Reading Oliver Sacks’ New York Review of Books article Speak, Memory got me thinking about how the Internet augments how humans relate to their memories, the world, and each other.
In his article Sacks describes how memory — or rather, what we think is memory — can play tricks on us. That we don’t always remember things exactly as they happened is well known. In criminal trials, for example, eyewitness accounts have been known to be wrong and people have wrongly been jailed — or freed — because of this. Sacks himself describes a detailed childhood memory of an event he never witnessed firsthand which, years later, he remembered as clearly as if he had actually been there.
One point Sacks makes is that memory can’t be thought of simplistically as an always-objective, accurate, and neutral physiological recording device. We can’t always return later to our memories to unearth long-repressed “truths” about reality. How memories get captured and recorded, he says, is subject to randomness, creativity, and natural fluctuations of normal and still-unexplained physiological processes. Assuming that the “truth” about something is buried “somewhere in there” might very well be a mistake, he seems to be saying.
What does this have to do with the Internet? If you read a book like Brainpower: From Neurons to Networks by Tiffany Shlain you might get the impression that our increasing electronic connectedness and access to information are moving us inexorably into an era where the line between the individual and the rest of the world is inevitably blurred. Look at how dependent we are today on the web for basic facts, travel information, and day-to-day human connectedness. (Another testimony to the reality of this is the steady stream of articles we read (on the web, of course) with titles like, “How I unplugged from the web for a month,” or, “How I stopped using e-mail.”)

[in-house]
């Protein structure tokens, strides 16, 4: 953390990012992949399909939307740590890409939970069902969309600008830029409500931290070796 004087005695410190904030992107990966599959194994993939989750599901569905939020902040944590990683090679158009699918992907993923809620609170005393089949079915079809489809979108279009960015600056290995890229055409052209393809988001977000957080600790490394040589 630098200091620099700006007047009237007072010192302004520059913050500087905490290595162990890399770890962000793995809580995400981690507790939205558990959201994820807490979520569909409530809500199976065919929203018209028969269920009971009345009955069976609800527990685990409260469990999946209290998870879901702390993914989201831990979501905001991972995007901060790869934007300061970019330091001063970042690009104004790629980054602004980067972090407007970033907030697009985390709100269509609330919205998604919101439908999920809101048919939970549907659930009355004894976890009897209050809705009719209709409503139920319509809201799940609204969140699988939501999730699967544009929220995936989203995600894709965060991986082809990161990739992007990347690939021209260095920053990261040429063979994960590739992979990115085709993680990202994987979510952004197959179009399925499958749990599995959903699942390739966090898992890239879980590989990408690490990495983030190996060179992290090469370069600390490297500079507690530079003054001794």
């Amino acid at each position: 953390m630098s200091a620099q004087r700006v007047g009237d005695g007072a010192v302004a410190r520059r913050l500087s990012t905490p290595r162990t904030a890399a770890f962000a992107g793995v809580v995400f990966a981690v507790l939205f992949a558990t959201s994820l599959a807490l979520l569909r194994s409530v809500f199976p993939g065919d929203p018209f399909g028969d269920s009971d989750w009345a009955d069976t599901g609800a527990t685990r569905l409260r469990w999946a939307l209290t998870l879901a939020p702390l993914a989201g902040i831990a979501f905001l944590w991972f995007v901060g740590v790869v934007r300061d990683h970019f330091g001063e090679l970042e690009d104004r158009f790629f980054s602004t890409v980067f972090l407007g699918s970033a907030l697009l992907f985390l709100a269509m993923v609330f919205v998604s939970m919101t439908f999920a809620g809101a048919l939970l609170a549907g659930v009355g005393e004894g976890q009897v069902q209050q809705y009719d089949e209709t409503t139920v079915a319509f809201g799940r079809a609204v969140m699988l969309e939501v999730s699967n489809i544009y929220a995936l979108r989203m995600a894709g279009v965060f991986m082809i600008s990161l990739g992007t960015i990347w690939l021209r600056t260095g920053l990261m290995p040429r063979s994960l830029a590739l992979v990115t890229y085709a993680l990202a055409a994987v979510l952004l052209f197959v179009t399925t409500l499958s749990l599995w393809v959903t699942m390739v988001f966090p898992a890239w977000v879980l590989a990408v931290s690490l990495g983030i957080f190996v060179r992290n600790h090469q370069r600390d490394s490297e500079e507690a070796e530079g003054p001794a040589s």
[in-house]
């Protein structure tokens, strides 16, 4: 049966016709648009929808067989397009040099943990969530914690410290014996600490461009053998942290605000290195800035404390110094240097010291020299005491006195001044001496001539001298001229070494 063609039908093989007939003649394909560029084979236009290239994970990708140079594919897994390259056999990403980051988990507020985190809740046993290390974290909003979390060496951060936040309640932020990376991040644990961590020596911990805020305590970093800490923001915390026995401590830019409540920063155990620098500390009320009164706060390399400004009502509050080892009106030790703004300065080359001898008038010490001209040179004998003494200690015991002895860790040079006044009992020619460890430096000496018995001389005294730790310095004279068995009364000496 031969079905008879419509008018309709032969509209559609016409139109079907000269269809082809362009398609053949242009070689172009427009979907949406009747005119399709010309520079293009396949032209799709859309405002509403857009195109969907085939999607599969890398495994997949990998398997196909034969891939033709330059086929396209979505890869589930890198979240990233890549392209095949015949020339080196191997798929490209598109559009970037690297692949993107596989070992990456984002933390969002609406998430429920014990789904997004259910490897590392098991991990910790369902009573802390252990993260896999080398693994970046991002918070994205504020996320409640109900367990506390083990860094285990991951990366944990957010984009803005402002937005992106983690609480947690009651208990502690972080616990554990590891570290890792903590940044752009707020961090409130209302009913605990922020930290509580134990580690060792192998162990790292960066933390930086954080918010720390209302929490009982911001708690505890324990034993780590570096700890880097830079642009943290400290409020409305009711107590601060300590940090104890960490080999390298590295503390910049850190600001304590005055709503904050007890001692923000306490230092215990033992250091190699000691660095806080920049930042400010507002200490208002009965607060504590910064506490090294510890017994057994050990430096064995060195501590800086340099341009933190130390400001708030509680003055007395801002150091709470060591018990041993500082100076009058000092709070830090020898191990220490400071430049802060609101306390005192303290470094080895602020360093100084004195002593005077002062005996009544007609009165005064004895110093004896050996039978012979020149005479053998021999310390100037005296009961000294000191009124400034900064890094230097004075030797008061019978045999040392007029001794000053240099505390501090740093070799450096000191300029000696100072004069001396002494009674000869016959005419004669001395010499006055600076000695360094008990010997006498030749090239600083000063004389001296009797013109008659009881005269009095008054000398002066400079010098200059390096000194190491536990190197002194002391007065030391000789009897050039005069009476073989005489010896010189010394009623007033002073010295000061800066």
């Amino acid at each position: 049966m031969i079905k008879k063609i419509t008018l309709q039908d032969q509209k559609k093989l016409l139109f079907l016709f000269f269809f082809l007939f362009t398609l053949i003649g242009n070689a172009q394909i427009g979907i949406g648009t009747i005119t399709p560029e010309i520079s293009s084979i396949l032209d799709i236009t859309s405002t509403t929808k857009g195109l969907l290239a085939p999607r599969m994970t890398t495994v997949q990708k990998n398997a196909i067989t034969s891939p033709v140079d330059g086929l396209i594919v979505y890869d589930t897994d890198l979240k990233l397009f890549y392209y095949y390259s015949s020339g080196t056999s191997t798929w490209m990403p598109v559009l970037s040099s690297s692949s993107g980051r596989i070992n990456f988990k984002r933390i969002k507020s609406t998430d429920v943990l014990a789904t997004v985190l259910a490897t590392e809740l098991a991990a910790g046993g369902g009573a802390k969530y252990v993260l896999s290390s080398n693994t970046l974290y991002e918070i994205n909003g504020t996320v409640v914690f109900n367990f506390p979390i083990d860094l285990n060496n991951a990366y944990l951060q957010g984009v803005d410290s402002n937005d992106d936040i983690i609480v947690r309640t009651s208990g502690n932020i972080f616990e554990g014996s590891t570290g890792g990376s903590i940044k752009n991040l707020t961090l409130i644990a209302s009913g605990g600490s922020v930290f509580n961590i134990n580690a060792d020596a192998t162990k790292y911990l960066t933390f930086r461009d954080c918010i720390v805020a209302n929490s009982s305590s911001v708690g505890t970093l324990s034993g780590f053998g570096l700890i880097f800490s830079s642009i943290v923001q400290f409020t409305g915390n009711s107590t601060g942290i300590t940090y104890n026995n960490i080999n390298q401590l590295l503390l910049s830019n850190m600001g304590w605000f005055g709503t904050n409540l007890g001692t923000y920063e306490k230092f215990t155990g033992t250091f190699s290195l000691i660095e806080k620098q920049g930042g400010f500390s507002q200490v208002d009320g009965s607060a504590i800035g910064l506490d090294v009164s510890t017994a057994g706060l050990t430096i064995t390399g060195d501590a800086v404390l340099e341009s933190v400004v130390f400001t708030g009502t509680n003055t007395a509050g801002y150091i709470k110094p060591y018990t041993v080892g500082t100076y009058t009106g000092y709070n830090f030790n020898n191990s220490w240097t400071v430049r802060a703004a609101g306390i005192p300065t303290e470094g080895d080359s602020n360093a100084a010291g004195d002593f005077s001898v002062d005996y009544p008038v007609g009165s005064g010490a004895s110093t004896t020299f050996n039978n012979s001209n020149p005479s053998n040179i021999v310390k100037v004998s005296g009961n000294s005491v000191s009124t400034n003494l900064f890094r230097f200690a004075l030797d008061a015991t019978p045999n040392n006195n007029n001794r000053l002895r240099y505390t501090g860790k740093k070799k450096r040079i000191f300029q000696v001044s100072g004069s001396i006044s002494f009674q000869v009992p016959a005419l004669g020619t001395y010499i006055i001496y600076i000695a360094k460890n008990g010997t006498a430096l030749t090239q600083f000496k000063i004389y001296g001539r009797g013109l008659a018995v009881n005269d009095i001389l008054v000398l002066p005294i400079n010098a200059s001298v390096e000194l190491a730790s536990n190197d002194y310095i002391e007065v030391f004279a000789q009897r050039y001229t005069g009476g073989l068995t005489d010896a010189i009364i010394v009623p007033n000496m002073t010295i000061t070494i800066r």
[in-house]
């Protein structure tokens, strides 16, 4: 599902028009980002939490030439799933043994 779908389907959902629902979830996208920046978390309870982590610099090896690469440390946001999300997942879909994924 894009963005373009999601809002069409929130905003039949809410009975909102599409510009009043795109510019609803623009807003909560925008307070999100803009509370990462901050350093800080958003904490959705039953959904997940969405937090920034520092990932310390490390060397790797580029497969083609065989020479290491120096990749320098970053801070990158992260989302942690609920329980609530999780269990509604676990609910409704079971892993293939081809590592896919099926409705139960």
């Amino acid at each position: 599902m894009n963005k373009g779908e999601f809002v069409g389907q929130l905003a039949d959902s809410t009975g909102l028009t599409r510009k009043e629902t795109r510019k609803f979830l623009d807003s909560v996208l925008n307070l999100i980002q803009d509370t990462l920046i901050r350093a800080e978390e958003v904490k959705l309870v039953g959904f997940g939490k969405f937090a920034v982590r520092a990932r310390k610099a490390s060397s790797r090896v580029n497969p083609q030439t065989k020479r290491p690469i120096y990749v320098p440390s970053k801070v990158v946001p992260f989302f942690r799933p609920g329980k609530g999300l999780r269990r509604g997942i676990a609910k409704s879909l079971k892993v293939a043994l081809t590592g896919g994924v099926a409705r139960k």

Personally, I’m not completely convinced that we as a species on the verge of a new level of interconnected consciousness. One reason for my skepticism is that there are still only 24 hours in today. People still have a need for normal physical interaction with friends and family, no matter how easy it is to “stay connected” at a distance. “Being there” in reality is still usually preferable to “being there” electronically.
The other reason is represented by what Sacks seems to be saying about how memory in humans works. We are not really in control of how information about events — witnessed or unwitnessed — is retained in the brain’s biochemical recesses for possible later retrieval. This lack of control seems true whether we’re talking about memories of direct personal experiences (e.g., face-to-face conversations) or memories about things we experience remotely (e.g., online video viewing, real-time chat sessions, Google+ Hangouts, or street views augmented by a near-real-time Google Glass notifications). No matter the source, something seems to happening to memories before they get “laid down” inside the brain.
The significance of this goes beyond classical notions of short-term versus long-term memory. No matter how “plugged in” we become electronically to others and the rest of the world, perhaps there is some kind of upper limit, unknown so far, as to how solid our memories can be. At least until we attain better knowledge of how the brain operates, how we make sense of how human memories are managed seems to to be as much in the realm of religion and philosophy as science and physiology.
Given there are still so many questions surrounding how the brain and memory operate, perhaps we should be realistic — and cautious — as we start experimenting with, say, the electronic augmentation of thought processes via the Internet or the increasingly important Internet of Things. That might sound overly cautious and is not intended as an anti-innovation or anti-creativity sentiment. It’s just a suggestion that maybe we need to understand a bit more about how the brain operates before we start hooking people up electronically to the Internet.
Copyright (c) 2013 by Dennis D. McDonald, Ph.D. Dennis is a Washington DC area consultant specializing in project management, digital strategy, and technology adoption. His clients have included the US Department of Veterans Affairs, the US Environmental Protection Agency, Jive Software, the National Library of Medicine, the National Academy of Engineering, Social Media Today and Oracle, and the World Bank Group. Contact Dennis via email at firstname.lastname@example.org or by phone at 703-402-7382.